"We never expected this to happen. We had personal relations with the mukhtars in Jebl Mukaber. The Arabs have always been free to come here and shop at the community center and get care at the Tipat Halav [mother-and-baby] clinic."
So said former East Talpiot neighborhood council chairman Ephraim Huja to this journalist, exactly 20 years ago this month - when Ala Abu Dhaim, the son of this Arab village in south Jerusalem who opened fire inside the capital's Mercaz Harav Yeshiva on Thursday night, killing eight students and wounding nine more, would have been just six years old.
In the early months of 1988, the first intifada that had sprouted in Gaza and quickly spread to the West Bank, belatedly came to the capital's Arab areas, including Jebl Mukaber.
The Jewish neighborhood of East Talpiot abuts right up against it, and for years had enjoyed fully amiable relations with its residents - so much so that when the first crowds of young people there began hurling stones at adjacent Jewish homes, some were quick to dismiss the threat.
"I don't think these incidents will have any impact on our relationships with our Arab neighbors," another East Talpiot community leader told me.
But the stone-throwing continued and intensified, and soon East Talpiot residents were afraid to step even a few meters down the street leading into Jebl Mukaber.
Eventually the intifada petered out, and the relations between the adjacent communities returned to relative normalcy - though never again with the sort of naÃ¯ve neighborliness that had characterized it prior to those days.
Jebl Mukaber lies within the expanded Jerusalem municipal boundaries and sits within the "Israeli" side of the West Bank security barrier, visible on the hilltops just east of the village. Its residents hold the valued blue Israeli identity cards that enable free movement within the rest of the city and country, and most work in west Jerusalem, many for the municipality.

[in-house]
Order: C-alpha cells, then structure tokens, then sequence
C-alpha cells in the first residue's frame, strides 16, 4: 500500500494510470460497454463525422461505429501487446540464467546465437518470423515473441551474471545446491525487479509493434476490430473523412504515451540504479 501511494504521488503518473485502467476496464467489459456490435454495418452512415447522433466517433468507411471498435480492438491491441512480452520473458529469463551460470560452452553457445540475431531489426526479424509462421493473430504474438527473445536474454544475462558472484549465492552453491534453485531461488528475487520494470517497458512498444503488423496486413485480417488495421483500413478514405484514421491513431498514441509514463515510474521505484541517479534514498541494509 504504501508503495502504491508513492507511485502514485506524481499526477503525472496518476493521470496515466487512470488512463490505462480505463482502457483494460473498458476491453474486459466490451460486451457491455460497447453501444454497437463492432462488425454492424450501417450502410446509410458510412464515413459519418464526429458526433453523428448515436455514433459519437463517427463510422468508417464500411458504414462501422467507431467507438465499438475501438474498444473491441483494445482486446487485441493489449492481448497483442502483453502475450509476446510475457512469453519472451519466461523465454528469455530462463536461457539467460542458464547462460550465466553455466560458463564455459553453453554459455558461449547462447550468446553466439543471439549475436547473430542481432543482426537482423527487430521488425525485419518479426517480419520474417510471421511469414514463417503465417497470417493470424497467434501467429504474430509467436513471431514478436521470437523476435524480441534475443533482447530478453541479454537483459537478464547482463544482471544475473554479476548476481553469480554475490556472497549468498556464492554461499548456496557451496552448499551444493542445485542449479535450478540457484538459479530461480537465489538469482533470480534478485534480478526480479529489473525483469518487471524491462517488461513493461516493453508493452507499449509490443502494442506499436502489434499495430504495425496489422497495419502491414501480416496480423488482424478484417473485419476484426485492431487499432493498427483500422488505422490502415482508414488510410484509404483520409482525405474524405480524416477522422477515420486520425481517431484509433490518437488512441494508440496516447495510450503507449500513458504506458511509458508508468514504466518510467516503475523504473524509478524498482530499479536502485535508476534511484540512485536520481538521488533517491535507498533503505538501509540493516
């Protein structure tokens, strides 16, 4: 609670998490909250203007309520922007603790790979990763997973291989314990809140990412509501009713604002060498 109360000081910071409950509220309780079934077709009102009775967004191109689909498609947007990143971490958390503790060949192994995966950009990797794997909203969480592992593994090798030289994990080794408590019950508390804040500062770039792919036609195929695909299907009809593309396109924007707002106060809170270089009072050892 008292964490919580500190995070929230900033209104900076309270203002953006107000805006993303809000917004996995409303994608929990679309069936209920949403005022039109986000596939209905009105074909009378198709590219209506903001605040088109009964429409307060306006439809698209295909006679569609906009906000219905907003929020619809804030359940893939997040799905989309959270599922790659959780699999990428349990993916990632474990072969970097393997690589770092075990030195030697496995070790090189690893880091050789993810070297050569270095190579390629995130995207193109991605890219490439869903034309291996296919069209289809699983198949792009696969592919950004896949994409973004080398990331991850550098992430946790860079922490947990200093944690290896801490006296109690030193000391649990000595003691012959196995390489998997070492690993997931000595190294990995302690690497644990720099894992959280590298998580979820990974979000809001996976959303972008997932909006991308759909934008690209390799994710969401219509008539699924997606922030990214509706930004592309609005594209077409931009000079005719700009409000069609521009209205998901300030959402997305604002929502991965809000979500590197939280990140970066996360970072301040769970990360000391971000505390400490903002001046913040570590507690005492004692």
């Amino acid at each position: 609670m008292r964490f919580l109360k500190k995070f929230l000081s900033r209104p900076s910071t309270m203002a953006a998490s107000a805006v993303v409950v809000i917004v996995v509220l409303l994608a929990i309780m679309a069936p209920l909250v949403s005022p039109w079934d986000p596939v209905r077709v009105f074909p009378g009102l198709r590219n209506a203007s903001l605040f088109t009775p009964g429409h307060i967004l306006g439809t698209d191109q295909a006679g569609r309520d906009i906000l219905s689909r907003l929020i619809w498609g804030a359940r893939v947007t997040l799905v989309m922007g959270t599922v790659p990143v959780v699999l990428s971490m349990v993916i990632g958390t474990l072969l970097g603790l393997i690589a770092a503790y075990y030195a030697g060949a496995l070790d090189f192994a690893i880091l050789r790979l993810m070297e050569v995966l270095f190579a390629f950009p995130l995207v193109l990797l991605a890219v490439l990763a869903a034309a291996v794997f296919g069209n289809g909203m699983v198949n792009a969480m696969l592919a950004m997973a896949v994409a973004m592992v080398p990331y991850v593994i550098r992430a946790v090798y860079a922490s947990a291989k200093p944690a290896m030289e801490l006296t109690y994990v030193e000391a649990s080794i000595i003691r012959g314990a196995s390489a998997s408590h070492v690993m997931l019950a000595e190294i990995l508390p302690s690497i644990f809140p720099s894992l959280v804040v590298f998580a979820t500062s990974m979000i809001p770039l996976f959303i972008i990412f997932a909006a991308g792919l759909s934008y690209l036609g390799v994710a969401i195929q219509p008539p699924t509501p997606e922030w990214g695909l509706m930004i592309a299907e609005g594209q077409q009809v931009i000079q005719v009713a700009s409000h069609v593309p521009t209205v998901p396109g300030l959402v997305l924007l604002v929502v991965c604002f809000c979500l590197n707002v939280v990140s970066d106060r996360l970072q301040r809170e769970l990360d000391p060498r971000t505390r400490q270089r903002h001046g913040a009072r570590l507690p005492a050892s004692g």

It is not one of the Arab neighborhoods that has been mentioned by members of the Olmert government as a candidate to be handed over to Palestinian sovereignty as part of a final status agreement.
Yet Labor Knesset member Danny Yatom, who as a former OC Central Command once held security responsibility over Jebl Mukaber, on Saturday became the first member of the coalition to say that it was also necessary to create some kind of "separation" between the non-Israeli Arab residents of the capital and the rest of the city, so they will not be able to move freely, without any kind of check or supervision, throughout the rest of the city and country, as Abu Dhaim did.
"How many terrorist attacks will it take before we understand that [allowing] this kind of passage is dangerous?" Yatom asked.
Though there's no denying his point after last week's shooting, turning it into a reality in a place situated like Jebl Mukaber won't be easy, especially as work progresses on a new Jewish housing project, Nof Zion, which spills down a hillside directly into the village. Although being marketed to foreign buyers as a luxury development featuring views of the Old City, the gated fence around its perimeters doesn't impede the view of the much closer Jebl Mukaber homes on all sides.
When Israel conquered east Jerusalem in 1967 it offered Arab residents the chance to become full Israeli citizens, an offer only a few thousand of its now some quarter-million population elected to take up. Twenty years later, when PLO flags began to be regularly put up in Jebl Mukaber and other Arab neighborhoods, and the stones began to fly, any illusion that this option was still viable as a answer to the city's political conundrum evaporated.
On Friday, it was not just Fatah banners, but those of Hamas that were hung up in the neighborhood in honor of Abu Dhaim's murderous deed.
"We are proud and happy, and everyone in Jebl Mukaber is proud of him," a cousin of his told The Associated Press as the family gathered in a mourning tent outside their house.
On a hilltop overlooking both the entrance to Jebl Mukaber and the apartment blocks of East Talpiot, the Jerusalem Foundation is currently constructing a "Tolerance Park and Monument," in which an engraved cornerstone has already been laid.
"Tolerance and understanding and acceptance of the other are the universal standard for behavior - equal to ethics and faith in importance," reads part of the inscription.
The monument sits right night to the United Nations compound on the so-called Hill of Evil Counsel.
Right now, thanks to Ala Abu Dhaim, evil counsel is indeed the order of the day in Jebl Mukaber - and the prospect that tolerance and understanding will someday truly take root in this corner of Jerusalem, for both its Jewish and Arab residents, looks like a far more distant dream.